Carol Stricker was hankering for something sweet. It was late afternoon and she needed a boost before heading into Manhattan to catch an off-Broadway show.
But first, she had to drop off a package for a friend.
Stricker got lucky, snagging a spot in the Dunkin’ Donuts parking lot on West 230th Street and Broadway, and rushed to the post office just steps away. In fact, she was waiting in line at the post office when someone told Stricker her car was being towed.
“So I come flying out,” Stricker said, finding the tail end of her white Hyundai Azera in the air, attached to a truck.
“‘Oh, my God,’” Stricker thought. “I was really nervous, really scared.”
She was able to catch the driver before he left, who was more than happy to set her ride loose — so long, Stricker said, she pay cash for a “drop fee.”
“I don’t know the exact amount they told me,” Stricker said. “‘We’ll settle for $136, but it has to be cash’ — unless I want to go to the pound, the yard. I was shaking.”
In a panic, she forked over the bills.
“I didn’t know what to do,” Stricker said. “Should I call the police? I was totally intimidated.”
Stricker’s friend was ensnared in a similar ploy last December after parking in the Skyview Shopping Center lot in North Riverdale. She had popped into Gruenebaum’s bakery for a bite before making a stop at another business across the street.
But Stricker and her friend aren’t alone. It seems tow truck season is in full swing.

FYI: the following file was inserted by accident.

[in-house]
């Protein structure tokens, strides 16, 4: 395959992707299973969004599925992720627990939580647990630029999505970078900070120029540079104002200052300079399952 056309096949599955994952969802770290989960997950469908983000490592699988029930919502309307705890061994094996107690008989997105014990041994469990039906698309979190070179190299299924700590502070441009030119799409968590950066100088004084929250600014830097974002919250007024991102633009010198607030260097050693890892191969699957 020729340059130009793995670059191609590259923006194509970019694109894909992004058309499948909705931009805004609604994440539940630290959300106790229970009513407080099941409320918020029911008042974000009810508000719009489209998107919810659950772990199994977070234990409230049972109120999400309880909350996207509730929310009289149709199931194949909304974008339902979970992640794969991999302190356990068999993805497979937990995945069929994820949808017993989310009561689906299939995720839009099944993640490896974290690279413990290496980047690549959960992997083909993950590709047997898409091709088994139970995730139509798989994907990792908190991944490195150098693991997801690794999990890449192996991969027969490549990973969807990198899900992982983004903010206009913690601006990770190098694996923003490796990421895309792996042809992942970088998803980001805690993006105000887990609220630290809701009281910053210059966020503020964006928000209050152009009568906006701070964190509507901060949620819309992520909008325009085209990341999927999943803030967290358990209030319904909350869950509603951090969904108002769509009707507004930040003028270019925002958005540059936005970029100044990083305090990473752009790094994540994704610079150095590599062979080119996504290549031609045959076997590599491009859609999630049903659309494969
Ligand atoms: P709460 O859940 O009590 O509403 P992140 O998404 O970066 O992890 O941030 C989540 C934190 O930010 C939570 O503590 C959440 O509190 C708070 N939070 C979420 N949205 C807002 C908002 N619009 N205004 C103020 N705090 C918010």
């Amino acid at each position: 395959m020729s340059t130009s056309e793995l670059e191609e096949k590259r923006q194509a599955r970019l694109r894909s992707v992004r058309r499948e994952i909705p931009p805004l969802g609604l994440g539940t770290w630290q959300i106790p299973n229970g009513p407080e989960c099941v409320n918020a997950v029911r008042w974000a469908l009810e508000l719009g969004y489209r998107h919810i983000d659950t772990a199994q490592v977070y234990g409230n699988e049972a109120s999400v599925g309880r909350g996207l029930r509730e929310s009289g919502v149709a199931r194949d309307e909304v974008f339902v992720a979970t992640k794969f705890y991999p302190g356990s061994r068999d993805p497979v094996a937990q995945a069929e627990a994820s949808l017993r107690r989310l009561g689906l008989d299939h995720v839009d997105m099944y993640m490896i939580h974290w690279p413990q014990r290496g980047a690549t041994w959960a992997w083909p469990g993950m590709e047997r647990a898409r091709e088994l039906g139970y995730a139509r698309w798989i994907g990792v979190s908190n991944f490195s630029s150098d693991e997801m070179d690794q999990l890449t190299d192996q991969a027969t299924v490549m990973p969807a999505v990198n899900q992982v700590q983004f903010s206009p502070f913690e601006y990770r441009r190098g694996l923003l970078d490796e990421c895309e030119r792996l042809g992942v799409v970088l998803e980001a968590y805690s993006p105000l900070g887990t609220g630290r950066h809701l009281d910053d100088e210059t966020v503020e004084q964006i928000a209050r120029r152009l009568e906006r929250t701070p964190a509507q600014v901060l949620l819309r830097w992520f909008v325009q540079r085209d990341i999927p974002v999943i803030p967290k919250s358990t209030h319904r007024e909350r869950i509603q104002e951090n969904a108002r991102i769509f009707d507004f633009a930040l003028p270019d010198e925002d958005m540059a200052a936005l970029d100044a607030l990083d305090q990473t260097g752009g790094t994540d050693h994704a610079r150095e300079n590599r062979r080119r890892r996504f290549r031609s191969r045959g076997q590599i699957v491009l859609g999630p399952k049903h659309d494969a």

Several cars were towed from the West 230th Dunkin’ lot a few weeks ago, according to Assemblyman Jeffrey Dinowitz. While the parking spots in the private lot are reserved exclusively for Dunkin’ customers, victims claimed tow truck drivers may have broken the law by demanding cash.
“It is important that an individual assert his or her rights,” Dinowitz said, in a release, urging car owners to call the police if they feel endangered.
While illegally parked cars clogging up the parking lot for extended periods should be towed, Dinowitz said, these incidents have often occurred when victims stopped in to Dunkin’ for a brew and a doughnut, then went to a different location off-property instead of back to their cars.
“The tow trucks are clearly watching for people who violate the rules, even if only for a moment,” Dinowitz said. “Those responsible for initiating this new wave of towing are not good neighbors to our community.”